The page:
U.S. counterterrorism officials are paying renewed attention to an increasingly dangerous incubator for extremism: a swath of northern and sub-Saharan West Africa, from the Atlantic coast of Morocco and Mauritania to the harsh deserts of Chad.
The centerpiece of terrorism problems in the region is Algeria's Salafist Group for Preaching and Combat, better known by its French initials GSPC. Late last year, it joined forces with Osama bin Laden and renamed itself al-Qaida in the Islamic Maghreb, an Arabic term used to refer to North Africa.
"The threat from al-Qaida's presence in the region is significant, very dangerous and potentially growing in a couple of cases," Assistant Secretary of State David Welch told the House Foreign Affairs Committee last week.
In interviews, senior government officials go even further as they talk about recent developments in the impoverished region of North Africa, the Sahara and the grasslands to the south known as the Sahel. The vast area has the potential to become more volatile, said three senior officials who spoke on condition of anonymity because of the sensitivity of their positions.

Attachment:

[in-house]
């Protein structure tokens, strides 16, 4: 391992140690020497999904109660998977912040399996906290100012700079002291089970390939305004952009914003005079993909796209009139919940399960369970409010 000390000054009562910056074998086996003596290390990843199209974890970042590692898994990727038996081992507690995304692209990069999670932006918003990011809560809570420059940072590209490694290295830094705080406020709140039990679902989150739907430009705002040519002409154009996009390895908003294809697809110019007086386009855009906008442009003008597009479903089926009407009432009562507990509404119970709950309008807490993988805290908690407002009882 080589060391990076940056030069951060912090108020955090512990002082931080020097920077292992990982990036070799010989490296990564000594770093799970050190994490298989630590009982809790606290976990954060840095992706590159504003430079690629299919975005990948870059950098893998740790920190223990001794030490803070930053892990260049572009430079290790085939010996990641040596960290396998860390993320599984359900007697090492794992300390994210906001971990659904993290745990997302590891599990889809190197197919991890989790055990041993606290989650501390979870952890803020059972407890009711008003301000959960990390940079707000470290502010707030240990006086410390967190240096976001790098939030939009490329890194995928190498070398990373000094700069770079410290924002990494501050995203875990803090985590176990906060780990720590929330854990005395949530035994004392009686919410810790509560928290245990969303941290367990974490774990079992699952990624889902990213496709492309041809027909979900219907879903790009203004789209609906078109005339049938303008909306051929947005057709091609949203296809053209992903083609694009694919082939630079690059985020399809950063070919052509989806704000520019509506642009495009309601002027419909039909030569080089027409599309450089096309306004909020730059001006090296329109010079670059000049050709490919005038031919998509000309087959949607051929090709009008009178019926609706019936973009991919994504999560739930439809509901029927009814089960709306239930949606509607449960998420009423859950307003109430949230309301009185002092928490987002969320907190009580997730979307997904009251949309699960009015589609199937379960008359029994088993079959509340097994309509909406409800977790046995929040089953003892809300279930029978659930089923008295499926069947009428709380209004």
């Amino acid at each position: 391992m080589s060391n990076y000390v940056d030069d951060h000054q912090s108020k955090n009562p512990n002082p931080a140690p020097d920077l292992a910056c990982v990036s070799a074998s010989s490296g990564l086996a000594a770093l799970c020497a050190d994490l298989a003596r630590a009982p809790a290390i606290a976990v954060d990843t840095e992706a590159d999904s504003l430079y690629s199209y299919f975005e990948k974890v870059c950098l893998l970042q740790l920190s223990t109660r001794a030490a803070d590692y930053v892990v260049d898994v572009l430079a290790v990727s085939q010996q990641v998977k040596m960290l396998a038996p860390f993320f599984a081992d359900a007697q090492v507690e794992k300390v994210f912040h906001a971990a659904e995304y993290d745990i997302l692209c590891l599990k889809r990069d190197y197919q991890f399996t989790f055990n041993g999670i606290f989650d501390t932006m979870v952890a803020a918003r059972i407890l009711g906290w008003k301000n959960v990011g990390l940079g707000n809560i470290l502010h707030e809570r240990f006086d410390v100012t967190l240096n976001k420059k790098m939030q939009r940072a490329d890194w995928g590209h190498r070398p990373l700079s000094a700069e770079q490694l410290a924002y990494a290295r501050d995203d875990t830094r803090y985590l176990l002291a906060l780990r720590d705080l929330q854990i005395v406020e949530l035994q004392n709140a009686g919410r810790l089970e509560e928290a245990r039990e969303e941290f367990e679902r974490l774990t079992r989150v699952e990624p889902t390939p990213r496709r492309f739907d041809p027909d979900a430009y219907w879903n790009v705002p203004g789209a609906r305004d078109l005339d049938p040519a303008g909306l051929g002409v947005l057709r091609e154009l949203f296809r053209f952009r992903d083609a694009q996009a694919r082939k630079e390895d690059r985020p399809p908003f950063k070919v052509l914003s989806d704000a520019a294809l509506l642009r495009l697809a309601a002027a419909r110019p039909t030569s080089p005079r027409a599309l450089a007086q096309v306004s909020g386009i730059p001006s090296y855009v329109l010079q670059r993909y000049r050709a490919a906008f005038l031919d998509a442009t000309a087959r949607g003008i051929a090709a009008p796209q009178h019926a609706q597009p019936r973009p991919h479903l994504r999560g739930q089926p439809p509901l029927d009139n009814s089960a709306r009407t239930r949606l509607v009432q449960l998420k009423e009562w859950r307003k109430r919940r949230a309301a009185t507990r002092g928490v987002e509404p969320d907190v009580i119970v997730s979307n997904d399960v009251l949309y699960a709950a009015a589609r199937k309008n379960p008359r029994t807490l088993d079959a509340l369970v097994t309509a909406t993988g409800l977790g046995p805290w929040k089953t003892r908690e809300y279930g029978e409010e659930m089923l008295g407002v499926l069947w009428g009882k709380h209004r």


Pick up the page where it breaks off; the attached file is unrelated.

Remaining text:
One senior U.S. intelligence official said the new al-Qaida-focused GSPC is more dangerous than its predecessor because its links to bin Laden boosted morale and its new focus on government buildings and suicide attacks is a shift in targeting.
"We should be worried about it. It hasn't really blossomed yet," the official said.
While the group probably could not attack the U.S. homeland yet, the official said, it could attack U.S. targets in North Africa such as embassies, tourists and people on business.